As we’re all hopefully aware by now, oral cancer will kill one American every hour of every day. According to the Oral Cancer Foundation, the death rate associated with this cancer is particularly high not because it is hard to discover or diagnose, but because the cancer is routinely discovered late in its development.
To help raise awareness of the importance of early detection, a Seattle dental practice (Pike Place Dental) has partnered with the Oral Cancer Foundation to organize Seattle’s first-ever oral cancer awareness event — the Seattle Save the Face Race.
The Seattle Save the Face Race is scheduled for Saturday, Oct. 20, and will be held at Seattle’s Seward Park along the shores of Lake Washington. It will include free oral cancer screenings for the public, and all proceeds will benefit the Oral Cancer Foundation.
As an incentive for Seattle-area dental practices, LED Dental is offering a free Velscope VX (a $3,200 value) to the top earning dental practice.
I recently talked with Mike Thierbach RDH, the event coordinator, and Eric Statler, a Stage IV oral cancer survivor who is now the Director of Strategic Partnerships for The Oral Cancer Foundation, about the Seattle Save the Face Race.
Kevin Henry: What was the genesis behind starting the Save the Face Race?
Mike Theirbach: I am the hygienist for Dr. Kent de Vigne at Pike Place Dental in Seattle. Dr. de Vigne has always had a passion for oral cancer awareness and that passion was multiplied when we learned all the disturbing statistics about the increase in the death rate due to HPV. We were one of the first Seattle offices to use a Velscope and are (unfortunately) still one of few who do. There just seems to be a lack of awareness among the general population and even among the dental community. It is because of this that Dr. de Vigne made it his mission to reduce the rates of oral cancer in the Seattle area before he retires. As his hygienist, I perform the vast majority of our office’s oral cancer screenings. Luckily I have yet to find a cancerous lesion, and I don’t want to be the one to miss the lesion that is.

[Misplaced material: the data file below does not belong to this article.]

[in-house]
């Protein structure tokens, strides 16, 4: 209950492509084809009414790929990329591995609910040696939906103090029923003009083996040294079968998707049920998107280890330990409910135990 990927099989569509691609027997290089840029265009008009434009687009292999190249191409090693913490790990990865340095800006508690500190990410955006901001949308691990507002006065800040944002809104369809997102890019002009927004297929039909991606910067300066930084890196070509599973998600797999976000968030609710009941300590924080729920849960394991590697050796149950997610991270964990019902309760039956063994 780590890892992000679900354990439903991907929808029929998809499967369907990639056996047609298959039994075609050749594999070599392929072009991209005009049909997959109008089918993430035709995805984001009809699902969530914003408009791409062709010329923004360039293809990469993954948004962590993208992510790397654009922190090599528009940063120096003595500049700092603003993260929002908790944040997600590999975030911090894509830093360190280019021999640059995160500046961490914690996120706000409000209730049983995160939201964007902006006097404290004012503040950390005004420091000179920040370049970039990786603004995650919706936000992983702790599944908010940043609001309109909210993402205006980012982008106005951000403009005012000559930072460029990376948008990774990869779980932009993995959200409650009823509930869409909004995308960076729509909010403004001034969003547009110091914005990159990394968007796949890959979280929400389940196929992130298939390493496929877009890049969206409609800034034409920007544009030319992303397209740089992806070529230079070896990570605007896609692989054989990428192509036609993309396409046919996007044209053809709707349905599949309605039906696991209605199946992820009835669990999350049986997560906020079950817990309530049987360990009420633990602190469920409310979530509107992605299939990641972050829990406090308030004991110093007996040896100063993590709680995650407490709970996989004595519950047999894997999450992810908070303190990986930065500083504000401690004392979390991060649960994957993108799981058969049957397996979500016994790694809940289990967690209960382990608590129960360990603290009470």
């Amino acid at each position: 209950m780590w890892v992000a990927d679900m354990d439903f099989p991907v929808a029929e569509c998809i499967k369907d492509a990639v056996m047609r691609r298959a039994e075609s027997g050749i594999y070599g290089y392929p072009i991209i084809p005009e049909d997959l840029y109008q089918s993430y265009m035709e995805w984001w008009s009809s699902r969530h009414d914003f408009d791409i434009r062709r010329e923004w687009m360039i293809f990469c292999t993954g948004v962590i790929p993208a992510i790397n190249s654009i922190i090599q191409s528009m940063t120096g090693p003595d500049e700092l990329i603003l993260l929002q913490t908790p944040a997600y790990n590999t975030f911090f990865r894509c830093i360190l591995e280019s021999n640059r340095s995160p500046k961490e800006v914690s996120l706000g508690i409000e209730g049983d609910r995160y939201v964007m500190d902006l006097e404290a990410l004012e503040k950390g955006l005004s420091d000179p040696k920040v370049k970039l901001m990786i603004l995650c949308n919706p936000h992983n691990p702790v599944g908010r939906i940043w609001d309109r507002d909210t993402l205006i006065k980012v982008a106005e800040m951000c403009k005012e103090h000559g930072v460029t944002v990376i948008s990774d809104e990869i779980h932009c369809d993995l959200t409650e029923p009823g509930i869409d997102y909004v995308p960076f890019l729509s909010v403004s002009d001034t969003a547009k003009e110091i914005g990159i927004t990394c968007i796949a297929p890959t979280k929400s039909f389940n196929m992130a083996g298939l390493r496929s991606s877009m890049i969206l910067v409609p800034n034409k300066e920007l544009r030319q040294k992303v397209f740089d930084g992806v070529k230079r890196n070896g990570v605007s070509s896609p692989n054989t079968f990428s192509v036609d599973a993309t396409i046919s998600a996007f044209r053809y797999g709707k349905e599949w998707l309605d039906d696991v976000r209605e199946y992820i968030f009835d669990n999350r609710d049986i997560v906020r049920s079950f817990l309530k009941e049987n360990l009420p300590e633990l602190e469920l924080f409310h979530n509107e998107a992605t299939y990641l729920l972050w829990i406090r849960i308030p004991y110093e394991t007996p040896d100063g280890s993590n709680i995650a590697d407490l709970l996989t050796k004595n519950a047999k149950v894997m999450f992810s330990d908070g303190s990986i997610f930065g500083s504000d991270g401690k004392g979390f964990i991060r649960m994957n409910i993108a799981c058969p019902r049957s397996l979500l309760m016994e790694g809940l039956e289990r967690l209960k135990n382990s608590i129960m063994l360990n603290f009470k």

Henry: Talk about building a program in its first year and some of the challenges and successes you have had.
Eric Statler: The challenges to raising awareness for a first-year walk and getting it off the ground are many. Getting a committed core group of volunteers who are both passionate about the cause and willing to take the time to make the event a success is very difficult. Due to my connections in the Seattle area — I’ve lived there for 13 years, my wife is a native, and most of our family lives in the area — I have a lot of connections — personal, business, and in the oral cancer community.
The successes we’ve had may be too many to list, however, the relationships built with the Richardson Group, VELscope, and the Washington State Dental Association, and having Boeing add us to their community-giving program, are the successes I think I would highlight. So many great relationships were formed from those connections that have helped give credibility to the event.
Thierbach: To build on what Eric said, one challenge has been getting a solid group of committed volunteers who are willing to put in the “grunt work.” We are blessed to have that group with us now. Secondly, just jumping through all the hoops, making the contacts, and managing all the logistics that go along with an event of this size has been a huge challenge. I know this is something that will get significantly easier in our second year, so it’s all about working hard now and learning from our mistakes and setbacks.
Henry: What are the goals for this year’s event?